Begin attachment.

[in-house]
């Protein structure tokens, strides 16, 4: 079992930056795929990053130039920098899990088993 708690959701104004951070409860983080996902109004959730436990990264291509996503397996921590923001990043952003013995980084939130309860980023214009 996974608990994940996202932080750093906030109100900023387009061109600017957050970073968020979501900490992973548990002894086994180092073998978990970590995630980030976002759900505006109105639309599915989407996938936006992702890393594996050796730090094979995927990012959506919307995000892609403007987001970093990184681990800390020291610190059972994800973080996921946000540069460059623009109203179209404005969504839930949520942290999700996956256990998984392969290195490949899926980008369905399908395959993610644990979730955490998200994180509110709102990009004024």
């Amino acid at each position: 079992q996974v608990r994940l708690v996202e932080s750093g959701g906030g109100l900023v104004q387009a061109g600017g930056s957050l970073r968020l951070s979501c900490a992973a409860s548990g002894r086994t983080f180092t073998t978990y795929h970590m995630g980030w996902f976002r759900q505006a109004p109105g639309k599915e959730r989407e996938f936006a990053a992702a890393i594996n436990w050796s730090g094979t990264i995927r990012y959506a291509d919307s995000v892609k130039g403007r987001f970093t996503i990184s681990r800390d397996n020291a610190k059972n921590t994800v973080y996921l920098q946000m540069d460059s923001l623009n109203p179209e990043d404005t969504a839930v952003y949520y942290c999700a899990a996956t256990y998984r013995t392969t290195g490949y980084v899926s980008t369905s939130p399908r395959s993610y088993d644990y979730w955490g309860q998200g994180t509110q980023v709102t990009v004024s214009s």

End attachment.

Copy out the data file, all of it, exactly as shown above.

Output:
[in-house]
């Protein structure tokens, strides 16, 4: 079992930056795929990053130039920098899990088993 708690959701104004951070409860983080996902109004959730436990990264291509996503397996921590923001990043952003013995980084939130309860980023214009 996974608990994940996202932080750093906030109100900023387009061109600017957050970073968020979501900490992973548990002894086994180092073998978990970590995630980030976002759900505006109105639309599915989407996938936006992702890393594996050796730090094979995927990012959506919307995000892609403007987001970093990184681990800390020291610190059972994800973080996921946000540069460059623009109203179209404005969504839930949520942290999700996956256990998984392969290195490949899926980008369905399908395959993610644990979730955490998200994180509110709102990009004024």
């Amino acid at each position: 079992q996974v608990r994940l708690v996202e932080s750093g959701g906030g109100l900023v104004q387009a061109g600017g930056s957050l970073r968020l951070s979501c900490a992973a409860s548990g002894r086994t983080f180092t073998t978990y795929h970590m995630g980030w996902f976002r759900q505006a109004p109105g639309k599915e959730r989407e996938f936006a990053a992702a890393i594996n436990w050796s730090g094979t990264i995927r990012y959506a291509d919307s995000v892609k130039g403007r987001f970093t996503i990184s681990r800390d397996n020291a610190k059972n921590t994800v973080y996921l920098q946000m540069d460059s923001l623009n109203p179209e990043d404005t969504a839930v952003y949520y942290c999700a899990a996956t256990y998984r013995t392969t290195g490949y980084v899926s980008t369905s939130p399908r395959s993610y088993d644990y979730w955490g309860q998200g994180t509110q980023v709102t990009v004024s214009s």